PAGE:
- List God’s promises to David and Israel. What did David have to do to receive these blessings?
While David wished to bless God by building a house for God, God did not require it. God does not need our blessings, but we do need His! God makes big, God-sized promises that surpass anything that David could imagine.
God promised David that He would establish Israel in the land, as a plant is rooted in the ground. He promised to give David and Israel rest from enemy nations. He also promised David that one of his own sons will succeed him on the throne of Israel and that God will establish his kingdom. This son will be the one to build a permanent house, or temple, for God. God will guide David’s heir directly and will not remove his blessing from the man, even if he requires discipline for wrongdoing.
God does not stop there. In verse 16, God promises David that his house and kingdom will endure forever before the Lord. Can you imagine someone telling you that your dynasty will never end? Any king would be thrilled to hear this promise from God Himself!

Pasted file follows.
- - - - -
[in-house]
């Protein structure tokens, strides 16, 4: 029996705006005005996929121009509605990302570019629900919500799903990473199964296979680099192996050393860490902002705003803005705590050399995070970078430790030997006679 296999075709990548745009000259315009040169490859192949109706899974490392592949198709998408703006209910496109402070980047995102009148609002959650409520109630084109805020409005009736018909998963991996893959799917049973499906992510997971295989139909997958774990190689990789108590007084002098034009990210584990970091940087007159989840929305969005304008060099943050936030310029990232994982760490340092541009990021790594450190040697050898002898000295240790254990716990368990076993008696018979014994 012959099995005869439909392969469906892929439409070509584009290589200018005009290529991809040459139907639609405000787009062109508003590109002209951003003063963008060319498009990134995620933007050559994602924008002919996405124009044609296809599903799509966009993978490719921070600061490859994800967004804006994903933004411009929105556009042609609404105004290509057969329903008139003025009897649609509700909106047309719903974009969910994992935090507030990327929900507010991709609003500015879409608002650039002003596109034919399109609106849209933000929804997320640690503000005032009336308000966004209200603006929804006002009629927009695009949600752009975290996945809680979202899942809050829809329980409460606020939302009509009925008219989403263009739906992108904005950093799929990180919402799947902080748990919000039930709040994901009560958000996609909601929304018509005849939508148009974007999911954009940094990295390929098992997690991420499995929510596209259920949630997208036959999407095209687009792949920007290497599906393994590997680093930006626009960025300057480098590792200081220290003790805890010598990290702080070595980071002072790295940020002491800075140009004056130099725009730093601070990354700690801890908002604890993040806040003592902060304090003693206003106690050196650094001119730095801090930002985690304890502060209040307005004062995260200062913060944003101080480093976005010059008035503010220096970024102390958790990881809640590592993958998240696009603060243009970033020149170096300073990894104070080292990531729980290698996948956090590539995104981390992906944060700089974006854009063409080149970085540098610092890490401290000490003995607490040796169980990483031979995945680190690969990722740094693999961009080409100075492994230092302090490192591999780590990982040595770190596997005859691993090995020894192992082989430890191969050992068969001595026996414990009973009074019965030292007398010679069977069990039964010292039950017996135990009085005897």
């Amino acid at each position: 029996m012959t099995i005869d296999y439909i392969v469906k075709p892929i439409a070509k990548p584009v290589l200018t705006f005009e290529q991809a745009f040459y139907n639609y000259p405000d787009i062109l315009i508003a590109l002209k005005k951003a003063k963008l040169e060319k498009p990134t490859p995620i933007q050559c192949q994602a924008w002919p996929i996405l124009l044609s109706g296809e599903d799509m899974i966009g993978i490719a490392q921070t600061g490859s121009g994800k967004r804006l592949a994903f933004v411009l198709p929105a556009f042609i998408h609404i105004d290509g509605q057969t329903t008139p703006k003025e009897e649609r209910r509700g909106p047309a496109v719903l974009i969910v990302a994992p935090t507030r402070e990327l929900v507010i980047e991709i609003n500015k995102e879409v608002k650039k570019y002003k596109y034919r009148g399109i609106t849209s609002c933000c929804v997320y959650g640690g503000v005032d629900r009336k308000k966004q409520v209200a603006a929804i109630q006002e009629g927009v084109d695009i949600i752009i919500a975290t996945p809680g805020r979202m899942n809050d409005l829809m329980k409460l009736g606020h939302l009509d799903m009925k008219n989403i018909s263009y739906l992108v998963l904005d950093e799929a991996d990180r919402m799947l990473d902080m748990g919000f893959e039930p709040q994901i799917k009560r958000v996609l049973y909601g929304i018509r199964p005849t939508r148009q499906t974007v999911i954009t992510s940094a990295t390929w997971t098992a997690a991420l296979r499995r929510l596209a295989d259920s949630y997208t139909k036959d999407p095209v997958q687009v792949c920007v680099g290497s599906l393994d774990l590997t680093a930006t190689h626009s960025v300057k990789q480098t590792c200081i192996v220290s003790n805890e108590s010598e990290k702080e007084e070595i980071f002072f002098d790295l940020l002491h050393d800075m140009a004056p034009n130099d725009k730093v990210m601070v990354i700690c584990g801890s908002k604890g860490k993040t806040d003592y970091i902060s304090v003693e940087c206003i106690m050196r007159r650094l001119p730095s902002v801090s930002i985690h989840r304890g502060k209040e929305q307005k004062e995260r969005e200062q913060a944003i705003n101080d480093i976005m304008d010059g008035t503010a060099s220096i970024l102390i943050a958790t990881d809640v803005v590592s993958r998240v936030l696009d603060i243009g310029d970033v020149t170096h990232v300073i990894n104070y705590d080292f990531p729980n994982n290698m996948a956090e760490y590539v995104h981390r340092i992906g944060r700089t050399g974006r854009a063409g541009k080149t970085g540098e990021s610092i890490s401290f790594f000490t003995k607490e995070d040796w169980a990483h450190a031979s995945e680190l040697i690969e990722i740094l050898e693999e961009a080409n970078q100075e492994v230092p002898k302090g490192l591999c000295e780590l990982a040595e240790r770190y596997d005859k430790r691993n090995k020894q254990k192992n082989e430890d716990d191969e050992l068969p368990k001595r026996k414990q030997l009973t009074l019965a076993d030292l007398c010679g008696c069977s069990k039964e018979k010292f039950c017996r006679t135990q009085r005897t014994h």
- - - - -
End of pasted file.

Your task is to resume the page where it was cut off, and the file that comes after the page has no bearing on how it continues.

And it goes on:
What does David have to do in return for these abundant blessings? Nothing. Not a single thing. God’s promise is unconditional. He will fulfill this promise no matter what David thinks, says, or does. This was not the first time in history that God offered to make an unconditional promise, or covenant, with a person.
Read Genesis 17:1-8
- What are the promises that God make to Abraham (Abram)?
- How was the life of David a fulfillment of God’s promises to Abraham?
I wonder if David understood how God had used him to fulfill the promise given to David’s ancestor, Abraham, over 1,000 years before. David was King of Israel, fulfilling the promise that God had made concerning kings (17:6). He had also restored faithful worship to God by bringing the Ark back to its rightful place (17:7). By taking Jerusalem, David allowed Abraham’s descendants to fully occupy Canaan, the land that God had promised to Abraham (17:8).
- How does the covenant God made with David extend the promises made to Abraham? How are the covenants similar?
- What do these covenants tell you about God?
Read 2 Samuel 7:18-29